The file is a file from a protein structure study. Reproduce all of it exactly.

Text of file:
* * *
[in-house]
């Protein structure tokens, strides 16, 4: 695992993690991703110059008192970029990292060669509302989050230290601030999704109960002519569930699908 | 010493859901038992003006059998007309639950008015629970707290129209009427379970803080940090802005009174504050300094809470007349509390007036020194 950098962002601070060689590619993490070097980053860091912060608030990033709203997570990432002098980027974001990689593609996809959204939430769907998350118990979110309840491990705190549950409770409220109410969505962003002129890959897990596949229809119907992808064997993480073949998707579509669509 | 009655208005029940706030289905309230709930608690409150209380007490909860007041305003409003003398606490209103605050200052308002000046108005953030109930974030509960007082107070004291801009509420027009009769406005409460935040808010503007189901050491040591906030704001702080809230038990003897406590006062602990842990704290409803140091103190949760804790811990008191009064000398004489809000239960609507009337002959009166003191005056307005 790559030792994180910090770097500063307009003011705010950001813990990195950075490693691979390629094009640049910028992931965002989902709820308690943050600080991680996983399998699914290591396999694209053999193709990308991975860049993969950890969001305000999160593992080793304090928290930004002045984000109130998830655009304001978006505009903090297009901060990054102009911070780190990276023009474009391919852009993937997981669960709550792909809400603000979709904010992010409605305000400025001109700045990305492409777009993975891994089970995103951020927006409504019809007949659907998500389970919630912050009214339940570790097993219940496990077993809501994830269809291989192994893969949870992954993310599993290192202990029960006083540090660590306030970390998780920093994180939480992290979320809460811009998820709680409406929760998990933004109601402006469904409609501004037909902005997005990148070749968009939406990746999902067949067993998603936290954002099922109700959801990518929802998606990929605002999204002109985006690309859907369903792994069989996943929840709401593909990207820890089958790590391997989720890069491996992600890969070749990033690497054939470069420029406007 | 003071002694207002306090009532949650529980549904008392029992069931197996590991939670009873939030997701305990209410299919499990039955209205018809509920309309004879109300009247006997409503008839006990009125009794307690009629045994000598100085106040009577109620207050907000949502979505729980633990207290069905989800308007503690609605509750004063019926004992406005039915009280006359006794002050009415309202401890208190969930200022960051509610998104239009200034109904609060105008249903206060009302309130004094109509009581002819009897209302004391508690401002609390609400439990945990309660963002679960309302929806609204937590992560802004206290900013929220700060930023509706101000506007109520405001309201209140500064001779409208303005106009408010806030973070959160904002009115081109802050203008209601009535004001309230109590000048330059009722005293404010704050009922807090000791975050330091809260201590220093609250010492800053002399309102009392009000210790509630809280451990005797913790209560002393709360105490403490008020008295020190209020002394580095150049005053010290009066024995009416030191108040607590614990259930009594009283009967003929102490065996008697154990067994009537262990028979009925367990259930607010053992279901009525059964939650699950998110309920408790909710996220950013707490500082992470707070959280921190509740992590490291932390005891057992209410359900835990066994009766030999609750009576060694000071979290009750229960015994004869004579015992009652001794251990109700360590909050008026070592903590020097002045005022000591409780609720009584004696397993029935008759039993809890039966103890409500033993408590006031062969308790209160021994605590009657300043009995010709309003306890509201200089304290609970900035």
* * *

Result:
[in-house]
């Protein structure tokens, strides 16, 4: 695992993690991703110059008192970029990292060669509302989050230290601030999704109960002519569930699908 | 010493859901038992003006059998007309639950008015629970707290129209009427379970803080940090802005009174504050300094809470007349509390007036020194 950098962002601070060689590619993490070097980053860091912060608030990033709203997570990432002098980027974001990689593609996809959204939430769907998350118990979110309840491990705190549950409770409220109410969505962003002129890959897990596949229809119907992808064997993480073949998707579509669509 | 009655208005029940706030289905309230709930608690409150209380007490909860007041305003409003003398606490209103605050200052308002000046108005953030109930974030509960007082107070004291801009509420027009009769406005409460935040808010503007189901050491040591906030704001702080809230038990003897406590006062602990842990704290409803140091103190949760804790811990008191009064000398004489809000239960609507009337002959009166003191005056307005 790559030792994180910090770097500063307009003011705010950001813990990195950075490693691979390629094009640049910028992931965002989902709820308690943050600080991680996983399998699914290591396999694209053999193709990308991975860049993969950890969001305000999160593992080793304090928290930004002045984000109130998830655009304001978006505009903090297009901060990054102009911070780190990276023009474009391919852009993937997981669960709550792909809400603000979709904010992010409605305000400025001109700045990305492409777009993975891994089970995103951020927006409504019809007949659907998500389970919630912050009214339940570790097993219940496990077993809501994830269809291989192994893969949870992954993310599993290192202990029960006083540090660590306030970390998780920093994180939480992290979320809460811009998820709680409406929760998990933004109601402006469904409609501004037909902005997005990148070749968009939406990746999902067949067993998603936290954002099922109700959801990518929802998606990929605002999204002109985006690309859907369903792994069989996943929840709401593909990207820890089958790590391997989720890069491996992600890969070749990033690497054939470069420029406007 | 003071002694207002306090009532949650529980549904008392029992069931197996590991939670009873939030997701305990209410299919499990039955209205018809509920309309004879109300009247006997409503008839006990009125009794307690009629045994000598100085106040009577109620207050907000949502979505729980633990207290069905989800308007503690609605509750004063019926004992406005039915009280006359006794002050009415309202401890208190969930200022960051509610998104239009200034109904609060105008249903206060009302309130004094109509009581002819009897209302004391508690401002609390609400439990945990309660963002679960309302929806609204937590992560802004206290900013929220700060930023509706101000506007109520405001309201209140500064001779409208303005106009408010806030973070959160904002009115081109802050203008209601009535004001309230109590000048330059009722005293404010704050009922807090000791975050330091809260201590220093609250010492800053002399309102009392009000210790509630809280451990005797913790209560002393709360105490403490008020008295020190209020002394580095150049005053010290009066024995009416030191108040607590614990259930009594009283009967003929102490065996008697154990067994009537262990028979009925367990259930607010053992279901009525059964939650699950998110309920408790909710996220950013707490500082992470707070959280921190509740992590490291932390005891057992209410359900835990066994009766030999609750009576060694000071979290009750229960015994004869004579015992009652001794251990109700360590909050008026070592903590020097002045005022000591409780609720009584004696397993029935008759039993809890039966103890409500033993408590006031062969308790209160021994605590009657300043009995010709309003306890509201200089304290609970900035």